Attributional retraining (AR) is a motivational treatment developed in the latter half of the 20th century in concert with social cognition theories that focused on how individuals explain life experiences (Heider, 1958; Weiner et al., 1972). AR is closely linked with Weiner's attribution theory (1974, 1985, 2006) which posits that negative, unexpected, and important outcomes trigger explanatory thinking in achievement settings. The ensuing explanations or causal attributions have three properties in common: locus of causality (within/outside the individual), stability (transient/enduring), and controllability (not modifiable/modifiable). Students' attributions for success and failure influence learning-related emotions, cognitions, and motivation because each dimension has unique cognitive and affective consequences.
The locus dimension fosters feelings of pride following an internal attribution for success. The stability dimension influences expectations about the reoccurrence of the event and feelings of hope for future success (hopefulness/hopelessness). The controllability dimension determines responsibility judgments concerning the event and guilt and shame emotions related to negative events. Following failure, a low ability attribution is moti-vationally dysfunctional because it affirms the expectation that failure can reoccur (stable/uncontrollable failure), while increasing feelings of shame. Lack of effort enhances motivation because it promotes expectations that change is possible (unstable/controllable failure) and engenders feelings of guilt. Because of these attribution-affect-cognition linkages, unstable and controllable causes intensify motivation and persistence when failure occurs; uncontrollable and stable causes do the opposite.
In achievement settings, a variety of AR treatments have been used that differ in terms of attributional content, delivery formats, and audience targets (Försterling, 1985; Perry et al., 1993; Weiner, 1988; Wilson et al., 2002). AR content ranges from modifying individual attributions to changing the dimensional properties of attributions based on Weiner's theory (1985; 2006). Some treatments specifically encourage effort instead of ability attributions as explanations of failure; others seek to change ability from a stable to an unstable attribution that changes with time. Still others primarily seek to increase controllable attributions for negative experiences (effort, strategy), or to decrease uncontrollable attributions (test difficulty, luck). For example, an AR treatment focusing on controllable attributions may highlight lack of effort or poor note-taking as causes of failure because they can be increased by studying harder, taking clearer notes, or attending more classes.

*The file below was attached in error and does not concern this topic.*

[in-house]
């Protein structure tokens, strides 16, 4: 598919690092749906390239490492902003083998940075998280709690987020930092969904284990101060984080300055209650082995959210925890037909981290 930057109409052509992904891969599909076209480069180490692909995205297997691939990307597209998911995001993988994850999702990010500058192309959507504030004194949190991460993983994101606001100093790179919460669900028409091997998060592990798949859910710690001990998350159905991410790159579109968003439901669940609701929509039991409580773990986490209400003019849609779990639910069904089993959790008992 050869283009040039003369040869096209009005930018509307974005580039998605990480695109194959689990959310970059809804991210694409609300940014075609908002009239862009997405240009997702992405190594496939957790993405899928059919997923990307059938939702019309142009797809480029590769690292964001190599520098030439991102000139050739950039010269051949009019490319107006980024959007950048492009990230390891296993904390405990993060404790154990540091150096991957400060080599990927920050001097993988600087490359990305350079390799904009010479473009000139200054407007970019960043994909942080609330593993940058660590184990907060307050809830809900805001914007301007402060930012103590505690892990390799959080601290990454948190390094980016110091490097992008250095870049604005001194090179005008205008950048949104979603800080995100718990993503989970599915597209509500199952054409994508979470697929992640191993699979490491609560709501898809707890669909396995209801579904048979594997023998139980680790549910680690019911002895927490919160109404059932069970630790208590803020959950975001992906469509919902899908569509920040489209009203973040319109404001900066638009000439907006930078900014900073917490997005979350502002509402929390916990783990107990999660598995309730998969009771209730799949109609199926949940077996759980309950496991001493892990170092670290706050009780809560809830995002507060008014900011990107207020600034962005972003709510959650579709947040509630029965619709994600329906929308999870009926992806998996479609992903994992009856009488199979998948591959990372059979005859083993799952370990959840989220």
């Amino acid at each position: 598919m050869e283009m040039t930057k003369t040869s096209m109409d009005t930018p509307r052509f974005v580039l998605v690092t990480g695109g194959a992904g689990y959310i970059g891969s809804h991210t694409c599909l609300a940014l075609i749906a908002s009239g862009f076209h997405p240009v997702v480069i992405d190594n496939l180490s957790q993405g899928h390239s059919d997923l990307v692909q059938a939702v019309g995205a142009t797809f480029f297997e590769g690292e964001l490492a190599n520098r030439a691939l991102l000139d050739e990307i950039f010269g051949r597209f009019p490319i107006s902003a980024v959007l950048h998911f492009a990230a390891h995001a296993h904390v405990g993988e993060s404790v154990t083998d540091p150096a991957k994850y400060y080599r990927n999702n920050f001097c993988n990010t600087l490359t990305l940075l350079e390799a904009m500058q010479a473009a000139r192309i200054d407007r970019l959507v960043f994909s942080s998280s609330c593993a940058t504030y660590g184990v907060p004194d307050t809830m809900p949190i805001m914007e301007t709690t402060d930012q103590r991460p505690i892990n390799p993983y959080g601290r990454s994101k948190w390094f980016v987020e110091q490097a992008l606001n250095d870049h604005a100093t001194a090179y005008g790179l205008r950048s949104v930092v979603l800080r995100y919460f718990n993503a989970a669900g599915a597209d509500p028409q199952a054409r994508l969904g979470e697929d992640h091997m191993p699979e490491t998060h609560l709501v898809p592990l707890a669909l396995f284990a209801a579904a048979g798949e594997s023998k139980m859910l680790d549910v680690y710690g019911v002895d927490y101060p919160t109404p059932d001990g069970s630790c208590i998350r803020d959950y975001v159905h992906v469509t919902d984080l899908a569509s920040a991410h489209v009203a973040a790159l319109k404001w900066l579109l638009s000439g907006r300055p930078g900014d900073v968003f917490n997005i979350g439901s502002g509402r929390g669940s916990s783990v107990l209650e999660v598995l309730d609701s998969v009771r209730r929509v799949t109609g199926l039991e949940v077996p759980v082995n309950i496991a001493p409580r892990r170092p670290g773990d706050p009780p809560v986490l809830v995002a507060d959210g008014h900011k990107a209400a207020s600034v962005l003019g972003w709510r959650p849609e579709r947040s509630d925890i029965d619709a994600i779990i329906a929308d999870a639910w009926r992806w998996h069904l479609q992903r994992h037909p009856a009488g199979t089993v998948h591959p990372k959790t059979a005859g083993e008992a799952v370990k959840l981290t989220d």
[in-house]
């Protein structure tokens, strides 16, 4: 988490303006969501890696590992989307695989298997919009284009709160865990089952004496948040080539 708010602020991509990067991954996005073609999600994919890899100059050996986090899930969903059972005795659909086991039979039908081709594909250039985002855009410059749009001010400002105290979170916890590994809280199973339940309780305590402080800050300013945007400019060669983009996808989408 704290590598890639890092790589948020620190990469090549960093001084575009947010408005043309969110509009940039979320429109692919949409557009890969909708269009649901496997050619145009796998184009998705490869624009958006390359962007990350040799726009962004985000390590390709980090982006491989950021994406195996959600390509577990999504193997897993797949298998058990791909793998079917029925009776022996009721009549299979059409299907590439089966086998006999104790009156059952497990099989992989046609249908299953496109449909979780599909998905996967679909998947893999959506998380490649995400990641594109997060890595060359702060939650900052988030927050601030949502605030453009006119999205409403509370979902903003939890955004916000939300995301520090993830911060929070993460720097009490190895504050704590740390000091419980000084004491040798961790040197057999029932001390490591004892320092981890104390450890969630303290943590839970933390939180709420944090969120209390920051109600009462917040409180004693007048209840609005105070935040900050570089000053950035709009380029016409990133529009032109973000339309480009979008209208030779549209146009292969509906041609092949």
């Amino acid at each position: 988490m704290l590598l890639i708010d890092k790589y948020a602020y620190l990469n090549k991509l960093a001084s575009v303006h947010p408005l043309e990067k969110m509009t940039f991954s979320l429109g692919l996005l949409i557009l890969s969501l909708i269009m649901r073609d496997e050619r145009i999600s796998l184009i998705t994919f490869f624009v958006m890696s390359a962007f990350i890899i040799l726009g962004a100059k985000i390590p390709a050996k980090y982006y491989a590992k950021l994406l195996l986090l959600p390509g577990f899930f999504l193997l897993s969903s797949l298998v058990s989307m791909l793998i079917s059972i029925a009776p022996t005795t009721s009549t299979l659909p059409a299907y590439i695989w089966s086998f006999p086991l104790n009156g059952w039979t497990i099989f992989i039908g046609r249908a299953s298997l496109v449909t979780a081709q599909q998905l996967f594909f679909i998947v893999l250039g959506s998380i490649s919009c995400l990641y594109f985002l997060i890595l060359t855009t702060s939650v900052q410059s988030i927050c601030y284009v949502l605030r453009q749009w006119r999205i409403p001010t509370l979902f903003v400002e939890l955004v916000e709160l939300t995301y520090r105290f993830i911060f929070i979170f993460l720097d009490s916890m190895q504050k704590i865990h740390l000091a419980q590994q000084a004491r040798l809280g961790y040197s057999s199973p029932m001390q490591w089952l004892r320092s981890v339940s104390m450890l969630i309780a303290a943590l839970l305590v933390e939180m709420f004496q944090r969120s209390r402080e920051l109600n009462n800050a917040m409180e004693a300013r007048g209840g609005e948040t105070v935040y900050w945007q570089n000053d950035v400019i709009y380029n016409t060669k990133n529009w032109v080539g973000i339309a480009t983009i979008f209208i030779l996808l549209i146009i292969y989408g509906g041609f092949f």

AR treatments also differ in terms of the delivery format used to present the attributional content. Past studies have delivered the content via written material, videotape simulations, and structured lectures separately or in combination. These formats vary in length and in whether they are delivered to recipients individually or in groups. Individual presentations are often face-to-face and group presentations are some combination of written material, videotape, and lecture. In a typical experiment, recipients are encouraged to think about past performance outcomes (e.g., class tests, course grades) or receive feedback on a task designed to activate attributional thinking. The AR treatment is administered immediately thereafter via some combination of delivery formats. Prior to the activation task and following the AR treatment, attributional measures are administered to assess pre/post treatment effects.
The recipients of AR treatments can be differentiated largely in terms of age (children versus adults), and these can be further segregated into sub-groupings based on demographic and psycho-social variables. Depending on the target audience, the objectives and the format of the treatment will vary in accordance with audience characteristics. An AR treatment administered to college students, for example, can use more complex attributional content than would be possible with children that may include a broader range of specific attributions and formats. It may also be more readily presented in a group context rather than in an individualized, face-to-face context as may be necessary with children.